It's not uncommon for first-year students at a college or university to feel lonely. As a freshman, you are in a new environment and know few, if any, other students. As you find their way around a new campus, you see returning students greeting each other, having coffee, and studying and partying together, making it seem like everyone has more friends and is having a better time than you are.

This feeling — that others are more socially connected than you are — can actually be more harmful to one's sense of well-being than loneliness is, according to the results of a recent study.

“We know the size of your social networks has a significant effect on happiness and wellbeing,” Ashley Whillans, lead author of the study, said in a statement. “But our research shows that even mere beliefs you have about your peers’ social networks can have an impact on your happiness,”

It's normal to feel that other people may have more friends than you, and these feelings might actually be adaptive.

Whillans, now an assistant professor at Harvard Business School, and her team hope their findings may help shape university policy and initiatives to foster a sense of community to support students as they transition to university life.

The University of British Columbia researchers conducted two surveys. In the first survey, they asked 1,099 first-year university students how many friends they had made and to estimate the number of friends they thought their peers had made since the start of school. They found that 48 percent of students felt their peers had made more friends than they had, while 31 percent felt they had made more friends compared to their peers.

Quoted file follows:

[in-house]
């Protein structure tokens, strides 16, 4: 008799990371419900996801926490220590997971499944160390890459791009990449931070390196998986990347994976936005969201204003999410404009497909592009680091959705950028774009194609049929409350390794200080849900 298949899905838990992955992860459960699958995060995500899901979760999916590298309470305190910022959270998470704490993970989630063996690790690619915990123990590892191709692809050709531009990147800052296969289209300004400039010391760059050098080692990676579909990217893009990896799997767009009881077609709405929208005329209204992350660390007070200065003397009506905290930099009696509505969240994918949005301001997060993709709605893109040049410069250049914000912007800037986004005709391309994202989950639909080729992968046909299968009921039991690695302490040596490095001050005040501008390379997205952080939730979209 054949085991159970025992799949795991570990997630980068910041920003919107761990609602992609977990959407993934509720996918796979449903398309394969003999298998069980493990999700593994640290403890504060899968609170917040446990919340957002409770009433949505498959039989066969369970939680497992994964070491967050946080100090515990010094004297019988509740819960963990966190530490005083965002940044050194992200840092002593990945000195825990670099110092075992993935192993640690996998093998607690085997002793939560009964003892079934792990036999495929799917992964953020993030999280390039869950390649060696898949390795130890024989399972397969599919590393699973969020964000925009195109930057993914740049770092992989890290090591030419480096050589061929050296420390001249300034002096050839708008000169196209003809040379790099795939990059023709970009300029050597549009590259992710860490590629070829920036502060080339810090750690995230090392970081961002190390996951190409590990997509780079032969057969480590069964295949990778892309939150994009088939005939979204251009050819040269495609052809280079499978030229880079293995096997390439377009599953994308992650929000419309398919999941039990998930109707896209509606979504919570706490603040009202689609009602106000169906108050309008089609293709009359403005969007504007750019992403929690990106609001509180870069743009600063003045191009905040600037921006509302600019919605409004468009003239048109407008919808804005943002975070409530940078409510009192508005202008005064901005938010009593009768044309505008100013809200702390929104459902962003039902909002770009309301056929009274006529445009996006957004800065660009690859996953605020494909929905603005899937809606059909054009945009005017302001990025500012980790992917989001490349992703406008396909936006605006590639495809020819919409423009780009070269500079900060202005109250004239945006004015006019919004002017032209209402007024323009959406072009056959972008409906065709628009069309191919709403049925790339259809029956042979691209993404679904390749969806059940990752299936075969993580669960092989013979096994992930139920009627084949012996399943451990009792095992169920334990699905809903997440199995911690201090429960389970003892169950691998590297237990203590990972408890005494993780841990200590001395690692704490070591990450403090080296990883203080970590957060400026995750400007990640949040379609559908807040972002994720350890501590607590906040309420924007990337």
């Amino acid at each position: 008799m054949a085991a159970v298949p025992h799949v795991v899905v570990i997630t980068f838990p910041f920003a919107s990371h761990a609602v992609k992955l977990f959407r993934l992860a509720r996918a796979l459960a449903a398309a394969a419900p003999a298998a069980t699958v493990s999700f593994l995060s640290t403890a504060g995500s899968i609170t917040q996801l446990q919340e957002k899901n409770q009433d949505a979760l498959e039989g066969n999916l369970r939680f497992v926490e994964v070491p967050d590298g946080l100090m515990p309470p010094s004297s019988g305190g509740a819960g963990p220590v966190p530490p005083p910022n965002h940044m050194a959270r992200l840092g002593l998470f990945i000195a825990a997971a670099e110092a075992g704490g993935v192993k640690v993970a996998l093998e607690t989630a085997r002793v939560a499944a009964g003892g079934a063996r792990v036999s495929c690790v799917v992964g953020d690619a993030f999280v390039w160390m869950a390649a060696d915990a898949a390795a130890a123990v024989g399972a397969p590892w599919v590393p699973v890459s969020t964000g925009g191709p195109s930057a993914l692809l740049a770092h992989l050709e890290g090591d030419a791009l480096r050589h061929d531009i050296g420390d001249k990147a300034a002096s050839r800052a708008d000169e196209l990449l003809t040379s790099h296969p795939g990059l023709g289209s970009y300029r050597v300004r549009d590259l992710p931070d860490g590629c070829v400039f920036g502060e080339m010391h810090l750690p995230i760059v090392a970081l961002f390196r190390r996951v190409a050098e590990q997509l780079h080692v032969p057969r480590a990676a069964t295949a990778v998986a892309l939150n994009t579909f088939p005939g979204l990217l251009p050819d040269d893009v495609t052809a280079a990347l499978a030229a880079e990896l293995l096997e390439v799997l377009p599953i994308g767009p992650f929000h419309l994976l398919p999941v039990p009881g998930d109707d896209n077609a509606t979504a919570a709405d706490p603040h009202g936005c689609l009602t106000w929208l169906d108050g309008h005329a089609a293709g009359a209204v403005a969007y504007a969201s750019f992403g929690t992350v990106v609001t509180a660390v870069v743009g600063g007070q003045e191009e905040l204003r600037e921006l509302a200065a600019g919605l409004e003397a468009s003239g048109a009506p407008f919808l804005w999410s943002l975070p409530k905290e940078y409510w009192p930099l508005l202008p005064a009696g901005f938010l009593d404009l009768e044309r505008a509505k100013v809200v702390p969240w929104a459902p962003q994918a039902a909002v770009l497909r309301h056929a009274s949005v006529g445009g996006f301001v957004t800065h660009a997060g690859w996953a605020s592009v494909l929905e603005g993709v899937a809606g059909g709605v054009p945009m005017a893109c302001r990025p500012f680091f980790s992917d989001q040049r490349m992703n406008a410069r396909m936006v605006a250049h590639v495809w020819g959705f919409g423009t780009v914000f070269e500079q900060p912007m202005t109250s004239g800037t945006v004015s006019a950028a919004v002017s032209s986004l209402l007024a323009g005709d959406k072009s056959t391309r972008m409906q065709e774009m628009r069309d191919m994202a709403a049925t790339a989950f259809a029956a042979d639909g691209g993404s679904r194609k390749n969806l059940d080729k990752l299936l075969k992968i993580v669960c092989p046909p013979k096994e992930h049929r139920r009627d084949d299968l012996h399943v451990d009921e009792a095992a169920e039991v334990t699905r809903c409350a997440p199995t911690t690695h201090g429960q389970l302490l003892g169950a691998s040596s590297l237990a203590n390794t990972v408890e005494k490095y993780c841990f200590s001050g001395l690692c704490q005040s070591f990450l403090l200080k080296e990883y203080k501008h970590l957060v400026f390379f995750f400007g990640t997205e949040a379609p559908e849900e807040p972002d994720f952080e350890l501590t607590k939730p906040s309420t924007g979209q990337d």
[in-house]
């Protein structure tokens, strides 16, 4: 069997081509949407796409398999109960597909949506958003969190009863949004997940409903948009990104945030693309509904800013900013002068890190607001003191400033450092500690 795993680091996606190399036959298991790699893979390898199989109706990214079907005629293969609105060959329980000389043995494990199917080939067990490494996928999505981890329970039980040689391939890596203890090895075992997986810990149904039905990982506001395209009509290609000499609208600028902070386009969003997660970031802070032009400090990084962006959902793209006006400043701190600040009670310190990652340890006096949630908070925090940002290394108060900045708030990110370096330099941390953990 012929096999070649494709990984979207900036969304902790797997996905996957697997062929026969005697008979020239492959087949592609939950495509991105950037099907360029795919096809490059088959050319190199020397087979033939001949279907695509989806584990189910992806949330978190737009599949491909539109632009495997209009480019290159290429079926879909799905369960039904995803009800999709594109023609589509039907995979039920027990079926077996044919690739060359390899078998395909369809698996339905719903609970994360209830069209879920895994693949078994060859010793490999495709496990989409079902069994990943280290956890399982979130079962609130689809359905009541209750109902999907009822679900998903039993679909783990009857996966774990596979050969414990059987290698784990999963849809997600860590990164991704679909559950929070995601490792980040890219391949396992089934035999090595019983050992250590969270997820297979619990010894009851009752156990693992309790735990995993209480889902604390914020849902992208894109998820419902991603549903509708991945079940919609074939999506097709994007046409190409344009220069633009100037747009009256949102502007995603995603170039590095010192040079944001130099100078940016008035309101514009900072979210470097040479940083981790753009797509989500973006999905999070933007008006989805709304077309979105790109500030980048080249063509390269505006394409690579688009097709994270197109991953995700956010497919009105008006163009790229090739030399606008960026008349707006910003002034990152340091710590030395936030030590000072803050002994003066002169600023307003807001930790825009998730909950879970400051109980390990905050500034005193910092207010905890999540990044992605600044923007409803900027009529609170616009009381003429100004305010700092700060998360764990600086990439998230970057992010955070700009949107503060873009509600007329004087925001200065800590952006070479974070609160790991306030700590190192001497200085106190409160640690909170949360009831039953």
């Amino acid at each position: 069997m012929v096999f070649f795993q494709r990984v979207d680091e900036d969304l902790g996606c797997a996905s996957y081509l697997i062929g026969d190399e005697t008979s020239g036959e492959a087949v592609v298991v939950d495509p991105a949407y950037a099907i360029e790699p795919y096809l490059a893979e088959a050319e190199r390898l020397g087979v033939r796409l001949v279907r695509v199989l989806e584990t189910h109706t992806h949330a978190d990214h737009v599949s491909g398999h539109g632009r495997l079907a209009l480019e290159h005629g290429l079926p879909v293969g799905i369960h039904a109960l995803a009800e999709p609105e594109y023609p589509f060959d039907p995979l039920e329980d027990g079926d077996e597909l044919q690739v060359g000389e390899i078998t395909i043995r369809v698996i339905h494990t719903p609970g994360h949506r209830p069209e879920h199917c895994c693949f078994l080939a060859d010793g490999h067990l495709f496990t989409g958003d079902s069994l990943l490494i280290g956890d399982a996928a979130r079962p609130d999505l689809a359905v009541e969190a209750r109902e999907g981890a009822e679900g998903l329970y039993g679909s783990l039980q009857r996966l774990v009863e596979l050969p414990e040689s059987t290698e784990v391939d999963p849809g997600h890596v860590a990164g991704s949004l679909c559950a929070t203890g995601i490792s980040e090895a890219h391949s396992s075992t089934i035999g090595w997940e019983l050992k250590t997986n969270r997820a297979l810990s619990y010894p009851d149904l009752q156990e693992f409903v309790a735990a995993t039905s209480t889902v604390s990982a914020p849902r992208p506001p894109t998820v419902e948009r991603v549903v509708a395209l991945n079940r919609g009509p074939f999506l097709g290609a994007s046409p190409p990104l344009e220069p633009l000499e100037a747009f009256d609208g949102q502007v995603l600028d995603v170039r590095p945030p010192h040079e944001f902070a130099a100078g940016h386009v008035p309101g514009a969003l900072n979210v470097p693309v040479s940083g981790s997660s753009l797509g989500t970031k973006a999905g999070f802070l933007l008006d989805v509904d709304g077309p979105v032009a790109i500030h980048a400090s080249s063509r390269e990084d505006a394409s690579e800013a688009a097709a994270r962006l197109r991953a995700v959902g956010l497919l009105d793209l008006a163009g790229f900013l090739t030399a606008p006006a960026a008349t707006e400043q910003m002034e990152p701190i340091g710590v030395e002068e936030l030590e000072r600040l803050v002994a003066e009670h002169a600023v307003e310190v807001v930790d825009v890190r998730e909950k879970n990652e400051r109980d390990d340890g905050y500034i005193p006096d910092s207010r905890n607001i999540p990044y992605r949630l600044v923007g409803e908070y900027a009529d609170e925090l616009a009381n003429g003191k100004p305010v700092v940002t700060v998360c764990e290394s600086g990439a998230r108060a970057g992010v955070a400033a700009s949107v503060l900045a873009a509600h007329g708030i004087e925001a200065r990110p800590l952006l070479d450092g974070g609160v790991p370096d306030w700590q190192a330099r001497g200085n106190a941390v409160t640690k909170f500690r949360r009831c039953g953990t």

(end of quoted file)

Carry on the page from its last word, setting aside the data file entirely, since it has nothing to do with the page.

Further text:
The second survey tracked 389 students during their first year at college. The investigators found students who believed their peers had more friends at the beginning of the year had decreased feelings of well being compared to students who felt they had more friends than their peers. However, after several months, the same students who felt their peers had just a few more friends at the beginning of the year reported they had made more friends than students who thought their peers had many more friends in September.

The public nature of social activities may be the reason students think others have more friends than they do. “Activities such as studying or eating with others tend to happen in cafes and libraries where they are easily seen, so students can overestimate how much their peers are socializing, because they never see them studying or eating alone,” said Frances Chen, senior author on the study and an assistant professor of psychology at the University of British Columbia, in a statement.

If you think you are not doing the best in your social environment, you are probably not alone in that feeling, Whillans told TheDoctor. It's normal to feel that other people may have more friends than you, and these feelings might actually be adaptive, she added. So don’t fight the feeling of being lonely or feeling like you don’t belong when you enter into a new social environment. “At least for some of the students in our sample, the feeling that they weren’t doing as well as their peers seemed to motivate them to make more friends.”

The issue of feeling socially connected also affects people in the workplace. Employees are most likely to leave a new job during the first year, and this loss of new employees during the first year is very costly for companies, Whillians explained.

For new employees, the message companies send that their workplace is a positive place to be may actually backfire with new employees, she said. They may feel everyone at the company already knows each other, and they will not be able to integrate into the workplace culture.

The study is published in Personality and Social Psychology Bulletin.